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Publication - Professor Lucy Berthoud

    3D Reconstruction of Volcanic Ash Plumes using Multi-Camera Computer Vision Techniques

    Citation

    Wood, K, Richardson, T, Berthoud, L, Watson, M, Thomas, H, Naismtih, A, Lucas, J & Calway, A, 2018, ‘3D Reconstruction of Volcanic Ash Plumes using Multi-Camera Computer Vision Techniques’., pp. 16492

    Abstract

    Volcanoes are natural emitters of gas and ash and transmit significant
    amounts of material into the atmosphere. These volcanic ash plumes can
    travel over great distances and have significant effects on local
    populations and users of the affected airspace e.g. civil air traffic.
    Currently, ash plumes are monitored using a combination of satellite
    imagery and dispersion modelling, however these models can be sensitive
    to source terms, leading to relatively large uncertainties in both the
    predicted region affected by the ash plume and its density. Historically
    there was a zero-tolerance approach to aircraft exposure to ash,
    however, since the 2010 eruption of Eyjafjallajökull, there has
    been a change to a dosage-based scheme. Therefore, airspace managers now
    require a more detailed knowledge of the ash in the atmosphere to
    optimise flight routes; carefully balancing the costs of increased
    maintenance against the costs of cancellations (or re-routing), all
    whilst ensuring safety standards are maintained. This study presents
    a method for the direct measurement of volcanic ash plume properties.
    The shape, drift direction, and dispersion of a plume is reconstructed
    in three dimensions using multi-view imagery collected from static
    ground-based cameras. A space carving method has been applied to the
    problem to estimate the total volume of the plume at each time step. By
    successively applying the method to sequential images, other properties
    such as the drift direction, ascent rate, and dispersion rate can be
    deduced. Due to the large distances involved in volcanic remote sensing,
    the method is particularly sensitive to the camera orientation, whereby
    misalignments on the order of one degree can lead to errors in the plume
    properties. This sensitivity has been analysed, and part of the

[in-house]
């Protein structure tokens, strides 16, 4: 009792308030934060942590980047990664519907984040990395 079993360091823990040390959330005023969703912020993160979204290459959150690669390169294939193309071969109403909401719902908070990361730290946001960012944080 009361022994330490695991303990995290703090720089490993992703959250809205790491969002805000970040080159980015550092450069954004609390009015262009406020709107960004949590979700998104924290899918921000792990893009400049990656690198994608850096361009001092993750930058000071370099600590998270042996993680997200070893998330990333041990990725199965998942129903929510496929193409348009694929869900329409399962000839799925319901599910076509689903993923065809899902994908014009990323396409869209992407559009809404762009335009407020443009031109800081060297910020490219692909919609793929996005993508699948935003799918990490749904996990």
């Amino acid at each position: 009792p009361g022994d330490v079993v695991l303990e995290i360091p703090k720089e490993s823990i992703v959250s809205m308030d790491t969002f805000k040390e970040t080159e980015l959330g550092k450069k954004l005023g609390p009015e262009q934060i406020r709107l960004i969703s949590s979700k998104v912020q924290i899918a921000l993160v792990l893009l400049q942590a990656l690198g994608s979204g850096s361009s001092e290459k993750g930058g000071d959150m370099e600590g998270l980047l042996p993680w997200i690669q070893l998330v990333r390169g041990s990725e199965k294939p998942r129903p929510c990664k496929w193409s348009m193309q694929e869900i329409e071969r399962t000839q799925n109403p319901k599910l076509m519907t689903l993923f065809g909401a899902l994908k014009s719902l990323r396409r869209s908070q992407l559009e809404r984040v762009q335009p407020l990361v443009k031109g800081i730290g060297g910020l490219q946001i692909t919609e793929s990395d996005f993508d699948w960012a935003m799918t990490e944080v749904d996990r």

presented algorithm includes a novel technique for accurately estimating
    the camera extrinsic orientation by comparing the real images to ones
    artificially created using high resolution DEM models. The DEM-based
    model world also serves as an excellent visualisation tool, allowing the
    user to interactively 'watch' the plume reconstruction from any view
    point. To increase computational efficiency and minimise the
    false-positives caused by meteorological clouds (which appear very
    similar to the plume), the algorithm also makes use of the
    time-connectivity between images and fits a probabilistic envelope to
    the plume, such that only the region of sky where the plume is expected
    to be located is processed. This could lead to the method being applied
    in real time on modest computing hardware. This study considers the
    overall physical dimensions of the plume, however future aims are to
    measure the 3D internal structure and add quantitative ash concentration
    retrieval methods, allowing a true ash dosage to be predicted. An
    example case-study data set was collected during an expedition to
    Volcán de Fuego in Guatemala and subsequently analysed using the
    method presented. Four multi-band IR cameras were positioned in local
    villages surrounding the volcano, such that they all had clear views of
    the summit and surrounding sky. Approximately 2000 images (500 per
    camera) were collected over 90 minutes, with at least three significant
    eruptions during that period.

    Full details in the University publications repository